With nine possible effects in one planeswalker, it’s certainly tough to evaluate. However, this is a three-mana planeswalker we’re talking about. It generates tons of value for the cost.
Any way you look at him, he’s at least still better than his original printing. Although I suppose that’s not saying much….
Transcantation is about as close to aas red is ever going to get. Yes, you are either losing a creature or taking three damage in return, but that seems like a fine tradeoff to counter a board wipe or key removal spell. I see it working best in a red-green deck, since these are often heavily creature-based and hate seeing board wipes.
P.S. Is that Shakespeare in a wig?
This card is fantastic. You invest four mana upfront, but you get free ramp for the rest of the game. Furthermore, you get free Landfall triggers.
Landfall is great, but I actually like this card best in token decks.and can get really nutty. If you have a Temur deck that can feed a , you can probably have some great fun there too.
Vazal, the Compleat
I have no idea what’s going on in the artwork, but I like it. I also like what’s going on in the text box.
All nonland cards in EDH alreadyhave Megalegendary, so we’ll ignore that part. (Yes, commander page!and other such friends are an exception, but come on.) Vigilance and trample on a 7/7 is sweet but not game-busting. It’s that last line of text I like. Since we’re in green and dealing with activated abilities, I looked for an analogous card. Let’s check ‘s
is a must-include. offers an Adapt trigger and the possibility of mega ramp.
That’s fine. But Vazal’s best trait…it can copy and use planeswalker abilities!
Reddit confirmed it, okay? You still need the requisite loyalty counters to activate abilities, but plus abilities and zero abilities are usable immediately (still just one per turn, though). Some juicy combos:
The list goes on. These are just a handful of walkers that slot well into a deck with Vazal as commander. Nice!
This card actually seems immensely annoying for your opponent, and not just because of all the quacking. It essentially doubles your life total, then acts as a buffer between you and your opponents’ attackers. This buffer can also draw you cards. I’m less enthused about the lifegain, but that’s an option, too. Should slot intoand Superfriends builds nicely. (Also works in Duck tribal with as your commander.)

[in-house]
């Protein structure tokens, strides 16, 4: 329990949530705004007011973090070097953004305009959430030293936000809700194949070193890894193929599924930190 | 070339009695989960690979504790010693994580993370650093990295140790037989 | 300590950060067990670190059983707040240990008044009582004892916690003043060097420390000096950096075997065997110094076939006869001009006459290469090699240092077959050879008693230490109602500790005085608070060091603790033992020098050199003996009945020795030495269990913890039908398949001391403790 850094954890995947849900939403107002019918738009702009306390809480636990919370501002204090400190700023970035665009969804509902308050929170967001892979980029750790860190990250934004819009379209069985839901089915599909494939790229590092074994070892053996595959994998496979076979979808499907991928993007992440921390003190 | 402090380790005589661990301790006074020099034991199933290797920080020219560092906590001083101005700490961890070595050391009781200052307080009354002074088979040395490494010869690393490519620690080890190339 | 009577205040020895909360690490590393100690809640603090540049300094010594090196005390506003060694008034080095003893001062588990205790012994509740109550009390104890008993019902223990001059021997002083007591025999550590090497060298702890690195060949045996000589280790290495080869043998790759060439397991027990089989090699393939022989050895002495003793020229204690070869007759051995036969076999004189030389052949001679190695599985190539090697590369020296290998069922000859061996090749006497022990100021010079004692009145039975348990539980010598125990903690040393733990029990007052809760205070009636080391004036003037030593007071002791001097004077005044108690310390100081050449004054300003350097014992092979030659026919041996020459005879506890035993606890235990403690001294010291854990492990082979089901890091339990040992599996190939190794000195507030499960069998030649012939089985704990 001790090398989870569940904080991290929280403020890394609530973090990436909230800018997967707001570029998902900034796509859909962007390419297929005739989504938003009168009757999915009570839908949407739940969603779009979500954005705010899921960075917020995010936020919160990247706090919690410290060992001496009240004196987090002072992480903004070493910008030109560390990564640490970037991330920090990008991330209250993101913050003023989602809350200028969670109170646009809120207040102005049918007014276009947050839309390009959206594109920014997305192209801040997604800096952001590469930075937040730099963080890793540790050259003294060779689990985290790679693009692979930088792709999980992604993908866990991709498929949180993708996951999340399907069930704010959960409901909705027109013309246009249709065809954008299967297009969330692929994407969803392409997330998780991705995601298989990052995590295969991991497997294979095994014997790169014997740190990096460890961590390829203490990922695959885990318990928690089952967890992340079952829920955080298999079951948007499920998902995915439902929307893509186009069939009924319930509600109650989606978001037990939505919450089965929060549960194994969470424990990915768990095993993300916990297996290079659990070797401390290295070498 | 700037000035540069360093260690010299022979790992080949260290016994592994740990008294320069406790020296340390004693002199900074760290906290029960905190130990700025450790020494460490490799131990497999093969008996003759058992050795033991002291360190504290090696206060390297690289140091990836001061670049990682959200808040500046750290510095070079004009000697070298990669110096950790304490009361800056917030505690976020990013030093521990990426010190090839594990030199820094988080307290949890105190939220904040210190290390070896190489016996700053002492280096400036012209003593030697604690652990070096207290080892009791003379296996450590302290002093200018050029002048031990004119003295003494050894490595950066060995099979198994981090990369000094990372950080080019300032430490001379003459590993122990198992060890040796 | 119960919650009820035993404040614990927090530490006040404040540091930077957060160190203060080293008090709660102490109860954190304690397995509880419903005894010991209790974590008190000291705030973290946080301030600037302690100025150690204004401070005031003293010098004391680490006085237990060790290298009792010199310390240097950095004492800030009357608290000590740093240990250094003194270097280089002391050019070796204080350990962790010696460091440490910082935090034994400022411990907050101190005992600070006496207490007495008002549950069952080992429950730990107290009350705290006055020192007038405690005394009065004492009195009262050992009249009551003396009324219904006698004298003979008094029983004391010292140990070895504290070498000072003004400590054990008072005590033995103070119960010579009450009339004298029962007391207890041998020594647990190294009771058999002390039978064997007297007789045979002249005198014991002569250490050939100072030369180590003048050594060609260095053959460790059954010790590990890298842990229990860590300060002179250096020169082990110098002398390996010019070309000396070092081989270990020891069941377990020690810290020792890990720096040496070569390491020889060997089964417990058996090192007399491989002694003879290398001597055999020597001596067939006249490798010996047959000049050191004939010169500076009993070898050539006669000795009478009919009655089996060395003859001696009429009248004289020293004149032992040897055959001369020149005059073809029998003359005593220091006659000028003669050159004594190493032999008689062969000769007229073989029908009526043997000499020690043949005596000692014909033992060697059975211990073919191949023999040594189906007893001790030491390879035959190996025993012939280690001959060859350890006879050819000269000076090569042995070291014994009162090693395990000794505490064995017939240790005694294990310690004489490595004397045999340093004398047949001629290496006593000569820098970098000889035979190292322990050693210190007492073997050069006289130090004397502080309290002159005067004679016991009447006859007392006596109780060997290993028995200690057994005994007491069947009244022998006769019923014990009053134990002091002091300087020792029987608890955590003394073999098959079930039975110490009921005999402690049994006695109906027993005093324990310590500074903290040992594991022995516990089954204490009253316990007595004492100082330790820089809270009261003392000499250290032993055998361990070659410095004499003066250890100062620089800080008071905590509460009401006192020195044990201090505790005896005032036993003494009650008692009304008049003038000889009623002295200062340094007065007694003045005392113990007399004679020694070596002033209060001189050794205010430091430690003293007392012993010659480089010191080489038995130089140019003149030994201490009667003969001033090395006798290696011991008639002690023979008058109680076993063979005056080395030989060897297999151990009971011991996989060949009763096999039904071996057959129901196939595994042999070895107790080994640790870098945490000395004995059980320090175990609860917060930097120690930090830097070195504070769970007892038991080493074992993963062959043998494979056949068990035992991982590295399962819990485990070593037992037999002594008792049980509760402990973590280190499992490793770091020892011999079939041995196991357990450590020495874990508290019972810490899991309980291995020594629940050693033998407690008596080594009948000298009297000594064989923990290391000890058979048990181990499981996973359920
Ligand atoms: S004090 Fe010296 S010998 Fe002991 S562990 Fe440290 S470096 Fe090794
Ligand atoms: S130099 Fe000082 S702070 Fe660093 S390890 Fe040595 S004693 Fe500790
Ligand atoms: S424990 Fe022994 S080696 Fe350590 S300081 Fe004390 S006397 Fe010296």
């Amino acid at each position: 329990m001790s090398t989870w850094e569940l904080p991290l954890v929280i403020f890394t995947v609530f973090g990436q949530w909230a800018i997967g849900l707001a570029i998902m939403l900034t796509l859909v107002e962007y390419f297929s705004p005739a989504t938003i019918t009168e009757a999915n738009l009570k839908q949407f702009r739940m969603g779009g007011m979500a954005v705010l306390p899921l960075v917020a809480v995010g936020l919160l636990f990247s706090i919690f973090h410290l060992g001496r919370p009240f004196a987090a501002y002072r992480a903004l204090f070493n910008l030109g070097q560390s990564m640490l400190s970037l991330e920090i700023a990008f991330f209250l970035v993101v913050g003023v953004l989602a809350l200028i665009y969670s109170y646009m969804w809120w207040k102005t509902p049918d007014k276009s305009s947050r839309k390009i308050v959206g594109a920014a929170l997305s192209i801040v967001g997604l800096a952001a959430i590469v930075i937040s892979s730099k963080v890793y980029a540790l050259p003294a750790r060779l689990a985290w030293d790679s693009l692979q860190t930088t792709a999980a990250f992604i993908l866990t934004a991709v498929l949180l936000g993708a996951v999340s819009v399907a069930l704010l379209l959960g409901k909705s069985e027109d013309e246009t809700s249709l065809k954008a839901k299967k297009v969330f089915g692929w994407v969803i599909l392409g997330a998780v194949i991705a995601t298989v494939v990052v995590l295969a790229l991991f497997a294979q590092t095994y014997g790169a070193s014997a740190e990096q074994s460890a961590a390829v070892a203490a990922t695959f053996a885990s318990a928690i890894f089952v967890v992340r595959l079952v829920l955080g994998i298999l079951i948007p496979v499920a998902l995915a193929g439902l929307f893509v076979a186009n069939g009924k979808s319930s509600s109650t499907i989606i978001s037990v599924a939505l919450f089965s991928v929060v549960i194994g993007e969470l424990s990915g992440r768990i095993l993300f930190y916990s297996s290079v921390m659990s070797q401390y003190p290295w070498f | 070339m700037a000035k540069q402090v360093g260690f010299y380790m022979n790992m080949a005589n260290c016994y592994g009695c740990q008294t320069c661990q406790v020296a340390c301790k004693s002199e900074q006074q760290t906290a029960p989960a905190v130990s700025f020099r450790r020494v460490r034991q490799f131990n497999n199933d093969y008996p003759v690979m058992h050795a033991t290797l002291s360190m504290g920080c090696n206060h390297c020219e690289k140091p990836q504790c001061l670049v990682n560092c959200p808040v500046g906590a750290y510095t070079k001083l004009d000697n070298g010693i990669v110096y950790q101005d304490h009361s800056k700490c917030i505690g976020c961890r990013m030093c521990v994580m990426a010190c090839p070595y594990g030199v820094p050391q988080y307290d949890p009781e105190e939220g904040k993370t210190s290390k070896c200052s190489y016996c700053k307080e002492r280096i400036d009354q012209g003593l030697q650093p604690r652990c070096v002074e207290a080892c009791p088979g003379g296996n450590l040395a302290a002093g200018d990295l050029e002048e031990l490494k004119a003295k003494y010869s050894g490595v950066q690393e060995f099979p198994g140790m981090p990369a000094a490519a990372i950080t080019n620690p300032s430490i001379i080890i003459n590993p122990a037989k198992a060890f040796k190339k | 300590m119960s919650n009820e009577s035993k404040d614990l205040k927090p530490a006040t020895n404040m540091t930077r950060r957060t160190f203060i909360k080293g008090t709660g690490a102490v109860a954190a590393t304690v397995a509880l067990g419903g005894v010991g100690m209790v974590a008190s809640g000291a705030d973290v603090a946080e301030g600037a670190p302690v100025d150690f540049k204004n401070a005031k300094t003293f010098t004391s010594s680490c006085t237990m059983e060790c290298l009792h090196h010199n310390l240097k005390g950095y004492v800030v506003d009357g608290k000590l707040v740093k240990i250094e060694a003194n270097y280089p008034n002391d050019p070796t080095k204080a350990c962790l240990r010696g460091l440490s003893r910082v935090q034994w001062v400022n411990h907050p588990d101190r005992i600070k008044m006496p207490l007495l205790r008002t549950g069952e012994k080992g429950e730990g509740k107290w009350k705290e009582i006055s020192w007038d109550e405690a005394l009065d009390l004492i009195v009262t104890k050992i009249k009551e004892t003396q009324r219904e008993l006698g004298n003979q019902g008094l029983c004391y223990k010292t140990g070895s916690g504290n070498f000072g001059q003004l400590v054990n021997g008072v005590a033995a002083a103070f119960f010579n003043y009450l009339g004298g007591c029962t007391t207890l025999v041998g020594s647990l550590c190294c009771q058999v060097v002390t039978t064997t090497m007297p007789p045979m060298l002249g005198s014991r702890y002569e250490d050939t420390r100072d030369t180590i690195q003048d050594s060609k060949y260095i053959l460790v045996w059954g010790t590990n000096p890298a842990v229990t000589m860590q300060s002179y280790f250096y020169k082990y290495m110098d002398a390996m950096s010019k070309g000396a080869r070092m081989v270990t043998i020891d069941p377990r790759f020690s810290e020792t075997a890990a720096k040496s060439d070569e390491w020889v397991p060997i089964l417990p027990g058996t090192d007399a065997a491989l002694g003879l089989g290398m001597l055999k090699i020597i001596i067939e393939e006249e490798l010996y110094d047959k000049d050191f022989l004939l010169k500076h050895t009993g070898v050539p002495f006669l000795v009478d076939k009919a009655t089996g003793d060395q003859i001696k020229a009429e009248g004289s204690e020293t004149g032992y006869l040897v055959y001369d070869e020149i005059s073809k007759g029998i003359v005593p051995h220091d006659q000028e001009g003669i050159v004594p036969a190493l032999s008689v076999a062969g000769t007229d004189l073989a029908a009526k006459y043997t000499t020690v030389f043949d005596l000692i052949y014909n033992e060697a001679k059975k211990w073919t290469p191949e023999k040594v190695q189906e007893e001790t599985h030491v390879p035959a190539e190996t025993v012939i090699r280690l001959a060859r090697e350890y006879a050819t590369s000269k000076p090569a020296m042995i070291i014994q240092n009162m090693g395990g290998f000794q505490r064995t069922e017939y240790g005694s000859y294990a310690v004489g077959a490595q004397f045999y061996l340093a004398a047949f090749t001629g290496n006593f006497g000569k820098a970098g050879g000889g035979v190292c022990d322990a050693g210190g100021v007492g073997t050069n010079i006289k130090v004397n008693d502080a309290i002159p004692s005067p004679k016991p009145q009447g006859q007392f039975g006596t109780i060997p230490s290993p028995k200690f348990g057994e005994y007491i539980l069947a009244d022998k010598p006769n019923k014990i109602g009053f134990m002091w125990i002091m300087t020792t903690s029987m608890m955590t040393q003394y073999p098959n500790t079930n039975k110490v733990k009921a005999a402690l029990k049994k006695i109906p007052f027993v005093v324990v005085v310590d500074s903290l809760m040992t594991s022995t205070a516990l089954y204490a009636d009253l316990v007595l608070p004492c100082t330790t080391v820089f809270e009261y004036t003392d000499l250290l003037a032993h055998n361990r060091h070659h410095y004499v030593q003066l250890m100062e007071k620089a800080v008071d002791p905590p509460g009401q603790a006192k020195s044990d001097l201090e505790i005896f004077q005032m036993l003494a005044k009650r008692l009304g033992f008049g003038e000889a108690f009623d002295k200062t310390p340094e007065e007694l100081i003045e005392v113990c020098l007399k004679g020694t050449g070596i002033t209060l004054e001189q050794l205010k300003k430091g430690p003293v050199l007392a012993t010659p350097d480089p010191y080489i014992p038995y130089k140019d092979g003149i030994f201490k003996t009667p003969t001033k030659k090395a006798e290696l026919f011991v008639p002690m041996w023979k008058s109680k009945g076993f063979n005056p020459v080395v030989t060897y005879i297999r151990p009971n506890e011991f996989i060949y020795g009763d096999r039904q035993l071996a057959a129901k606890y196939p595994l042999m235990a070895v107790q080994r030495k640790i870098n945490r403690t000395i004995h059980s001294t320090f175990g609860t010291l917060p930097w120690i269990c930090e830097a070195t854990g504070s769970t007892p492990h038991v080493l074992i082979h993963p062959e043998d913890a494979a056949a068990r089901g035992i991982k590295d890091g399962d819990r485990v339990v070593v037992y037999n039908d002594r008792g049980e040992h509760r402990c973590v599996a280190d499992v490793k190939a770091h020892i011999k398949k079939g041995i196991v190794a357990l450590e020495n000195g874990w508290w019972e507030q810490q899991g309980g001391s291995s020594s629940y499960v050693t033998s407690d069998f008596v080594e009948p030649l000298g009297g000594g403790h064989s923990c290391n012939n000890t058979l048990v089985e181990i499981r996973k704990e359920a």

Somebody get me a chair. I need to sit down for a minute.
This card is unbelievable. It’s also got to be the most prohibitively costed creature of all time, but whatever. The cost is well worth the payoff. To properly gauge how how nasty Slivdrazi Monstrosity is, let’s start by looking at EDHREC’s Sliver tribal page.
Slivers tend to be small, so our Annihilator Slivers will likely die when they attack. That’s why we wantto give them evasion. If ‘s around, then we really get the annihilating snowball rolling. lets us do this all a turn sooner.
Now let’s look at the Eldrazi tribal page.
Since all our Eldrazi are Slivers and all our Slivers are now Devoid, our creatures are pretty much all colorless. Thereforewill make them all cost one less to cast. By the same rules, should wipe out most of our opponents’ creatures and none of ours. Finally, lets us steal whatever our opponents sacrifice. And hey, when all else fails, you can pay three mana to poop out more troops.
This card is absurd. If your playgroup agrees to let you play it for some reason, Sliv it up.
Now this I like. With Rift, you guarantee yourself a land in every hand. Which means, I think, that you can actually skimp on the overall number of lands in your deck.
Don’t go nuts, but I think you can cut somewhere between one and two lands from your deck. Remember, it is colorless, so I wouldn’t go and play it in a 3+ color deck. It should work well in mono-colored decks and best in colorless. It’s also legendary, so that’s some extra utility if your deck cares about it.
What’s the best kind of drawback? A minimal one. That’s what we have with Noxious Bayou.
There are very few scenarios in which you’ll actually care about the poison counters. If you’re not playing against Infect and/or Proliferate, you’d need to play this land on turn one, then tap it every turn of the game for 10 turns before it matters. Plus, if you somehow get to nine counters, just stop tapping it. At that point in the game, you probably don’t need the mana, anyway.
The biggest problem:. She’s the #2 most popular commander of all time and she’ll Proliferate all over you. You’ve been warned.
That’s it for our Playtest Cards. What did you think of the review? Any cool cards I missed? Which cards would you play in your EDH decks? Let me know, readers!